To Think I Almost Drove to Montana for That

I’m guessing it was probably a Tuesday night. In January. That’s when we had basketball games — Tuesdays and Fridays. I don’t think it was a Friday because I was in a hurry to get home. It was a Tuesday. I still had homework. I was a junior in high school, on the varsity basketball team. Don’t be impressed. We only had 49 students in my graduating class and I wasn’t a starter. I usually got to play a little when one of the starters needed a breather or was in foul trouble. I honestly don’t remember a single thing about the game. I only remember that it was cold outside, really cold. The streets outside our high school were snow-packed, and I was anxious to get home. I didn’t have my own car; when I drove, I drove my dad’s car, a rear engine, rear drive Renault. Four door, 1100 cc engine, and a four speed stick shift.

I had parked on the street directly in front of the high school. Must have gotten there early. That was prime parking space. To get home, I proceeded along the street in front of the high school for about a block and then had to make a left turn down a side street towards Main, which would be my most direct route home.

So, I made that left turn. I don’t remember that I was going too fast, though I could have been. The car began to go in a direction that I didn’t want it to, and I couldn’t change it. I was skidding towards a parked car; I put on the brakes and I kept sliding.  I was going slow enough that when I hit the rear passenger door on the driver’s side of the parked car, it wasn’t a huge deal. I broke the turn signal on my car and put a dent in the 4-door Chevy Nova that was parked in my path.

Much worse is that the car belonged to Eddie Stafford. And that there were people around who saw that I had skidded around the corner and put a dent in Eddie Stafford’s car.

I was a junior. Eddie Stafford was a senior. I was a bench warmer on the basketball team. Eddie Stafford was the starting center, the star of the team, almost every game the high scorer and the high rebounder on our team. If we won games, it was usually because Eddie Stafford had a good game. He was not tall and lanky. He was solid. Like the Statue of Liberty. Rock solid. He was the center on the football team. He was a state qualifier in the discus. And he had a reputation that you didn’t cross him. He would make you pay for it.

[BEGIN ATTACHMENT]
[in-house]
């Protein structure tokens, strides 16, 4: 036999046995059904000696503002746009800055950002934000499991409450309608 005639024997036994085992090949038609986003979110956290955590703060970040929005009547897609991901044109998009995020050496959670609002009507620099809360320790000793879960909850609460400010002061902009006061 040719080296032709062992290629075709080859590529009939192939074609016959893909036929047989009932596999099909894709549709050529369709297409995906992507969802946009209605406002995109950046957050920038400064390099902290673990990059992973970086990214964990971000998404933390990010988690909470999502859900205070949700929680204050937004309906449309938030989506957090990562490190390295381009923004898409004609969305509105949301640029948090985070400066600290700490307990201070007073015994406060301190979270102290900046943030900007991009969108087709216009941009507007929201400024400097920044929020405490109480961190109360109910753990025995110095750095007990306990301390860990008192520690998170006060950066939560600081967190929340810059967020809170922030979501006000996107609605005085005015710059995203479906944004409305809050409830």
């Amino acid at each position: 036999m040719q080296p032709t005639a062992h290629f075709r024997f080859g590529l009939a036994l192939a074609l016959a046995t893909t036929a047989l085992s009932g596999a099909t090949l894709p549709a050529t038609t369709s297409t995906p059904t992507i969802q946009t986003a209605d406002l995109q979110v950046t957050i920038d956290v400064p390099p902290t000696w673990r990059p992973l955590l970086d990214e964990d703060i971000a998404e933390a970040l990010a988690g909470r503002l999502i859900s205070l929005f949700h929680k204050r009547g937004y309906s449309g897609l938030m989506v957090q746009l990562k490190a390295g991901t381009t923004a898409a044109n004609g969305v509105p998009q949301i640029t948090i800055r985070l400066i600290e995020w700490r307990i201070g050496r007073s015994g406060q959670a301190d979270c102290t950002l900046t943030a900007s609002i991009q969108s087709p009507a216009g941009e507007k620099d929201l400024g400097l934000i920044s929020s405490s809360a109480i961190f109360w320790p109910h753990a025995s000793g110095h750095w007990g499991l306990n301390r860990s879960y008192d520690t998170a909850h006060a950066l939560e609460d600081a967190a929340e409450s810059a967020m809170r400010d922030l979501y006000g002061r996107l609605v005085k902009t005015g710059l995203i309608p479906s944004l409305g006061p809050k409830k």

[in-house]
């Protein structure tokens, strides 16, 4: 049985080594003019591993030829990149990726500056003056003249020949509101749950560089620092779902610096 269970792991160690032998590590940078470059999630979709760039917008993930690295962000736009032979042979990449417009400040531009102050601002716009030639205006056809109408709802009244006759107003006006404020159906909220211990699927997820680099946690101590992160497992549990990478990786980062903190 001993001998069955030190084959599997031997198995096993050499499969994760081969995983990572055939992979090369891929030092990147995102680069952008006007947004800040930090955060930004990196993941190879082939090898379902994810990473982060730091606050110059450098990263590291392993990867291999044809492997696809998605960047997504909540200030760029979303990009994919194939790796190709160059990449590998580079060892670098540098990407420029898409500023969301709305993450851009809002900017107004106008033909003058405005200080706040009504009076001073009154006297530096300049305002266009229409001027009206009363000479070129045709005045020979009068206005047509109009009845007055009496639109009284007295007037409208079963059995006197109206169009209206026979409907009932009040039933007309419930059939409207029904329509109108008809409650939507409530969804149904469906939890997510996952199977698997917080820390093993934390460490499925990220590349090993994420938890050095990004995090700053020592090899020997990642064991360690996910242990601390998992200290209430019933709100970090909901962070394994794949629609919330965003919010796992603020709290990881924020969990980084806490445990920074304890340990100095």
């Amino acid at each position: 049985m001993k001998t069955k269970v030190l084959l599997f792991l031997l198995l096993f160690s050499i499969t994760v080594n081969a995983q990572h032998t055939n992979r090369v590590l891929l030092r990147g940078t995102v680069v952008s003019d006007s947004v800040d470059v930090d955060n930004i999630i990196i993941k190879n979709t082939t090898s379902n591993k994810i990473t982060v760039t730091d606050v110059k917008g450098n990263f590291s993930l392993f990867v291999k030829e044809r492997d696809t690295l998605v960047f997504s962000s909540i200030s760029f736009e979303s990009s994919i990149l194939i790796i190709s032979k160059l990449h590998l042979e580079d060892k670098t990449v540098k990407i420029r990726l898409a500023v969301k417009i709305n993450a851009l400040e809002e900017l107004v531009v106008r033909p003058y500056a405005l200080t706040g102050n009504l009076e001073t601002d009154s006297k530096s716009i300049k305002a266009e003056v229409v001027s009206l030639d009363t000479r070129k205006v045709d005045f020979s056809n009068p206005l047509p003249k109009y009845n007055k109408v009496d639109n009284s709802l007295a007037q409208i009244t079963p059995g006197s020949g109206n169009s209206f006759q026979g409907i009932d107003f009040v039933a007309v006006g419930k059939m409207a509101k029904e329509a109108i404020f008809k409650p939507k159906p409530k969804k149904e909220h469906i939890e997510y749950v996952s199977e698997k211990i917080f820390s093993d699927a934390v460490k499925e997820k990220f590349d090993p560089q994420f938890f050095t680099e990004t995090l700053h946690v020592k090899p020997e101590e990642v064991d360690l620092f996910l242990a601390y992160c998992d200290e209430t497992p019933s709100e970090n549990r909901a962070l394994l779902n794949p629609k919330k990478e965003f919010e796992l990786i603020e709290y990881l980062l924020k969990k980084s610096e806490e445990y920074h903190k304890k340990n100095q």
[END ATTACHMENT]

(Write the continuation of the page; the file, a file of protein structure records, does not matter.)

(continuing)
So, now what do I do? I wanted so bad to just back up and keep moving. Go home as if it never happened. The thing is, I knew that others had seen me ding his car. And I figured that he would see the dent, and it would be only a matter of time before he would come looking for me asking about the dent in his car. If there was a high school mafia, Eddie Stafford was The Godfather.

Maybe I could drive. Just drive and keep driving. Never come back. Call my parents from someplace in Montana and tell them I had joined the circus. Or something.

I parked my car and headed back into school to look for Eddie Stafford, hoping somehow that I would not find him and that at least the word would get out that I had been looking for him. I was scared. Barely able to control bodily functions. Walked through the entry hallway still populated by stragglers from the game. Headed toward the locker room, and there he was. Hanging out by the doorway to the gym, smiling, doing the chit-chat thing with fans congratulating him for a good game.

Because I didn’t know how to do this, I did it the only way I could think of.  Walked up to him and said, “Hey, Eddie, something I need to talk to you about.”

“Ok. Shoot,” he said, turning his focus from the small talk around him.

“You know your car?” I said. “Parked right across the street from school?  That’s yours, right? Greenish Nova?”

“Yeah, that’s mine. What about it?”

“Well. I kinda bumped into it. I was going around the corner and slid. I almost stopped. But I hit the back door on the driver’s side. Put a little dent in the door.  I’m sorry.”

I was happy there were people around. I mean, how hard could he hit me with all these people around?

“On the door? Don’t worry about it. There were probably three dents there already. See you tomorrow.” He turned back to his adoring fans. I walked down the hallway, out the door and drove home.

And to think that I almost drove to Montana for that.

2 thoughts on “To Think I Almost Drove to Montana for That

  1. Bob Sitze

    A good story, and a reminder to me that telling the truth and asking for forgiveness are always the right thing to do. In Nebraska and here, too!


    1. Jim Honig Post author

      Thanks, Bob. Funny how we hear stories differently. For me, the lesson was about how I create these fictions about how awful unpleasant things might be. And when they play out in real life? Meh.


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